The conversation started on his end when Mr Nephew asked about whether it was a good idea to have a lemonade stand on the street. I loved this question. Mr Nephew knows I own a business and the questions he asked were all about costs; essentially whether there would be a market for a lemonade stand in Caloundra (Sunshine Coast Australia) and whether the running costs and the profit margins would make the stand a viable business offer, just not quite spoken like that. To be honest I don’t even know where all these questions came from, I don’t live nearby to my nephew but I do know he is a very deep thinker and it doesn’t take him long to understand and create new information that he uses to draw his own conclusions, something that I love about him. Not long after these discussions he came to the conclusion that perhaps a different business venture (from a lemonade stand) would be best for making money the kind of money that would allow him to get something really cool like an expensive toy or a CD player.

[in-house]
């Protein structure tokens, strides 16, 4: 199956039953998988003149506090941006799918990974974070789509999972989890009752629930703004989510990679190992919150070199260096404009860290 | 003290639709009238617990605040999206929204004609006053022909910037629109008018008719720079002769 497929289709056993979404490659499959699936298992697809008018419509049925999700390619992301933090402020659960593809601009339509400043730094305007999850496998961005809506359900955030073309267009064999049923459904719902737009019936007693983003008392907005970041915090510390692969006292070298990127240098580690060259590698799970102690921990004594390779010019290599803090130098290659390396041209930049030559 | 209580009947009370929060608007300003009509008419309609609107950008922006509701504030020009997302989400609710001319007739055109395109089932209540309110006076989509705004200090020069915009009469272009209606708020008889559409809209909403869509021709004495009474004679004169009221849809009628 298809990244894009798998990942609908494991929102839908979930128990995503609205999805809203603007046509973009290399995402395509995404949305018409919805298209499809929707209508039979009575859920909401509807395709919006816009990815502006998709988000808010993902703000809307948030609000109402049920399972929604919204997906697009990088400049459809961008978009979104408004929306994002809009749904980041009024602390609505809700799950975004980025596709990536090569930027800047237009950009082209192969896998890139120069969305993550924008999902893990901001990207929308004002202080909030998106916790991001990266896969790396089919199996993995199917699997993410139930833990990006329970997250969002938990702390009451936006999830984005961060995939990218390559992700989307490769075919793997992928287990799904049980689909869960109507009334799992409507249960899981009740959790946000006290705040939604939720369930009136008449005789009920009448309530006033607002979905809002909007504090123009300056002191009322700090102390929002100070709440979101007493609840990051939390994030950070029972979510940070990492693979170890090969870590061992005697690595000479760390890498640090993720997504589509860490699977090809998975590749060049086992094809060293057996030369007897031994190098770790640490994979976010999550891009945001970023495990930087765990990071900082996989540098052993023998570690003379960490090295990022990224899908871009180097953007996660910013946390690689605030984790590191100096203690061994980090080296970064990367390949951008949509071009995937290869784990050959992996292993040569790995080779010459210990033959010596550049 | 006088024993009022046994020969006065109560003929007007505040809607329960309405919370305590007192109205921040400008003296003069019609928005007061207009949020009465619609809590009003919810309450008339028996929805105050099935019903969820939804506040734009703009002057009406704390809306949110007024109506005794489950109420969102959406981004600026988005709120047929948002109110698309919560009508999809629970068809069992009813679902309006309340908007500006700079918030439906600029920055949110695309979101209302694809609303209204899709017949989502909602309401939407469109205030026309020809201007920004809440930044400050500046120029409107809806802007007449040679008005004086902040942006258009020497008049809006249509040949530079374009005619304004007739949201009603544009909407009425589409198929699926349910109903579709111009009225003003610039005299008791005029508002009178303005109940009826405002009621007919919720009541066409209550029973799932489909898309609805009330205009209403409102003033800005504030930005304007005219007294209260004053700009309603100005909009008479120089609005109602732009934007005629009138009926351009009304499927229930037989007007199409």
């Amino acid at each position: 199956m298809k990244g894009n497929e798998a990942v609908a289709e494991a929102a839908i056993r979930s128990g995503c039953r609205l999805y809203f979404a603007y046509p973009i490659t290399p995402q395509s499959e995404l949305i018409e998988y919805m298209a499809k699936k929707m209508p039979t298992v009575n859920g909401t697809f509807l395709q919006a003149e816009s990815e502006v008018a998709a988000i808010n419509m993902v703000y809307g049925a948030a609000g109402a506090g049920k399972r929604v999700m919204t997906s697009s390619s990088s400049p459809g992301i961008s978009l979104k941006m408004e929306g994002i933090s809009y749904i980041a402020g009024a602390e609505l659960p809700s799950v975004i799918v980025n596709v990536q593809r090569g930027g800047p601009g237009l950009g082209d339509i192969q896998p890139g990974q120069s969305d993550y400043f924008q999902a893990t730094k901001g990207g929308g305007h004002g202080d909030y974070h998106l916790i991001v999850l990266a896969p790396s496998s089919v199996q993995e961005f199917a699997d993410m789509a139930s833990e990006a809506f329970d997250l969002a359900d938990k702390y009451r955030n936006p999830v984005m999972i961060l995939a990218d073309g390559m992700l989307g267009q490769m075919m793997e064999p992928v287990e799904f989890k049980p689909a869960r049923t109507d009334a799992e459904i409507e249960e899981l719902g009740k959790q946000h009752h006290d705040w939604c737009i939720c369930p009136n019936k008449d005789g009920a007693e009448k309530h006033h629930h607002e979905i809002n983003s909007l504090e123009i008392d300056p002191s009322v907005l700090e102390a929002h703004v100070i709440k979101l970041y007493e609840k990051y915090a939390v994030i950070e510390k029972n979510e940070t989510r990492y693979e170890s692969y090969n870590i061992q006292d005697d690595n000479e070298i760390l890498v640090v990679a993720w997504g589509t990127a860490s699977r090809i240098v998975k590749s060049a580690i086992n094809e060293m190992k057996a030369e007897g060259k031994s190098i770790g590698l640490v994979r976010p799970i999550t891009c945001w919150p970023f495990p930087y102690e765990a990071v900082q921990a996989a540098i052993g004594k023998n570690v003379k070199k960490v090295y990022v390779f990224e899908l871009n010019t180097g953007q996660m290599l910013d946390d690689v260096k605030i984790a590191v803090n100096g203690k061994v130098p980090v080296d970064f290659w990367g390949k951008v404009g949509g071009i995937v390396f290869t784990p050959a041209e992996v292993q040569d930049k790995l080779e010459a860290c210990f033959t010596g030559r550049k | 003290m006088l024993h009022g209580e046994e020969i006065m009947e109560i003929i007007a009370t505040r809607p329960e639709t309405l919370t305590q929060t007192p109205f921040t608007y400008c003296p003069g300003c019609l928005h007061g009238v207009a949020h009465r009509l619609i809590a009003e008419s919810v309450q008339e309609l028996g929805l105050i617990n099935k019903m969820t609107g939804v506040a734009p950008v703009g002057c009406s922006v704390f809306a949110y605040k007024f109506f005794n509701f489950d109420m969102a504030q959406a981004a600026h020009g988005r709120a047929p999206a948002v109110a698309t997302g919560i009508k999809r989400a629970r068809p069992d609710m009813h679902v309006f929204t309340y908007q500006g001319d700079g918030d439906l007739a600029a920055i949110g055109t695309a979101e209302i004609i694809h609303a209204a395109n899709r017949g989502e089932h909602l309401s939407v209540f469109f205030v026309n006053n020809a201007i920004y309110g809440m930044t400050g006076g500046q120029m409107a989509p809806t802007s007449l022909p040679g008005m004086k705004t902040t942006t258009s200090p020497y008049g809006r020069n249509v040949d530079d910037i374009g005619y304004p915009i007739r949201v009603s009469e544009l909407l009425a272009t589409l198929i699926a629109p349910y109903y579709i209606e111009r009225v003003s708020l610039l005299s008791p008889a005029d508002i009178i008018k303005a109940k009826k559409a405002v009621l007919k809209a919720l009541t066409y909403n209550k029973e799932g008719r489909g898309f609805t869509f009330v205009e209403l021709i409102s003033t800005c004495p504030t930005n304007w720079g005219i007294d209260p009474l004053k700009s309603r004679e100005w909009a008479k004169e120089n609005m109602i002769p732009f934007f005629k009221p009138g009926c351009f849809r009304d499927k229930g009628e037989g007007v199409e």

Soon after he was saying, ‘Aunty Joey, I know you have sold quite a lot on Facebook, how do you do it?’
Now perhaps someone would say ‘Don’t teach a child this’ but I don’t believe in this. Why not empower a child to thrive in the very era he is growing up in? There are several 18 year olds who are making millions globally because they harnessed the ability to use the technology they grew up with. Personally I think we aren’t afraid of a child’s success by preventing them from doing it but rather afraid that they will out earn us and that isn’t a good enough reason to disempower a child. Needless to say this conversation began a discussion about how I have sold jewellery, furniture, clothing, DVDs you name it on Facebook Marketplace as a means of decluttering a shed full of things I stored while I lived out of a 4x4m bedroom in London for 2.5years. Mr Nephew and I discussed the importance of price, quality, service and ‘sticking to your guns’ over about 30 minutes.